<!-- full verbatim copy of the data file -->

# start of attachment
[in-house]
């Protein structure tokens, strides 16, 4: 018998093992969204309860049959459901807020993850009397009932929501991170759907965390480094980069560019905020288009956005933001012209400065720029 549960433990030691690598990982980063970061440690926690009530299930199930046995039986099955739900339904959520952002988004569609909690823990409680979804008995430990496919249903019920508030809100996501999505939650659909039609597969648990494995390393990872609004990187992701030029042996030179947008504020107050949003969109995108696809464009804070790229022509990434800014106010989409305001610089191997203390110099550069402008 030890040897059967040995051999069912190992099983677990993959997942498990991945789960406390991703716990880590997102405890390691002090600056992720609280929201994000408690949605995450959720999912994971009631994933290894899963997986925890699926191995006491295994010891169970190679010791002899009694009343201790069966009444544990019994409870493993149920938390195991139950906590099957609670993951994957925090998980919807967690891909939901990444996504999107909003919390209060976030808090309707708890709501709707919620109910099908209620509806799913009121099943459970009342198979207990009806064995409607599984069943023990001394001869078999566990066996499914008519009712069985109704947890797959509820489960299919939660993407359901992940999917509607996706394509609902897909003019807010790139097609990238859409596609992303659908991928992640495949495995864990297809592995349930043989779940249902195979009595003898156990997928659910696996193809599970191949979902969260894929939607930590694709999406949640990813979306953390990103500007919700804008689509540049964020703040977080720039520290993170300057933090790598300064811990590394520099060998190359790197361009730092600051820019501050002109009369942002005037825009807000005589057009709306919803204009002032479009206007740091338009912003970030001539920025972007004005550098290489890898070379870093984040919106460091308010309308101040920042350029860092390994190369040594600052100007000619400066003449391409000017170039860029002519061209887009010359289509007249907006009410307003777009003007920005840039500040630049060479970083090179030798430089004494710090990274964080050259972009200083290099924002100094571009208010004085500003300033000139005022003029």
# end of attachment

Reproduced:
[in-house]
């Protein structure tokens, strides 16, 4: 018998093992969204309860049959459901807020993850009397009932929501991170759907965390480094980069560019905020288009956005933001012209400065720029 549960433990030691690598990982980063970061440690926690009530299930199930046995039986099955739900339904959520952002988004569609909690823990409680979804008995430990496919249903019920508030809100996501999505939650659909039609597969648990494995390393990872609004990187992701030029042996030179947008504020107050949003969109995108696809464009804070790229022509990434800014106010989409305001610089191997203390110099550069402008 030890040897059967040995051999069912190992099983677990993959997942498990991945789960406390991703716990880590997102405890390691002090600056992720609280929201994000408690949605995450959720999912994971009631994933290894899963997986925890699926191995006491295994010891169970190679010791002899009694009343201790069966009444544990019994409870493993149920938390195991139950906590099957609670993951994957925090998980919807967690891909939901990444996504999107909003919390209060976030808090309707708890709501709707919620109910099908209620509806799913009121099943459970009342198979207990009806064995409607599984069943023990001394001869078999566990066996499914008519009712069985109704947890797959509820489960299919939660993407359901992940999917509607996706394509609902897909003019807010790139097609990238859409596609992303659908991928992640495949495995864990297809592995349930043989779940249902195979009595003898156990997928659910696996193809599970191949979902969260894929939607930590694709999406949640990813979306953390990103500007919700804008689509540049964020703040977080720039520290993170300057933090790598300064811990590394520099060998190359790197361009730092600051820019501050002109009369942002005037825009807000005589057009709306919803204009002032479009206007740091338009912003970030001539920025972007004005550098290489890898070379870093984040919106460091308010309308101040920042350029860092390994190369040594600052100007000619400066003449391409000017170039860029002519061209887009010359289509007249907006009410307003777009003007920005840039500040630049060479970083090179030798430089004494710090990274964080050259972009200083290099924002100094571009208010004085500003300033000139005022003029």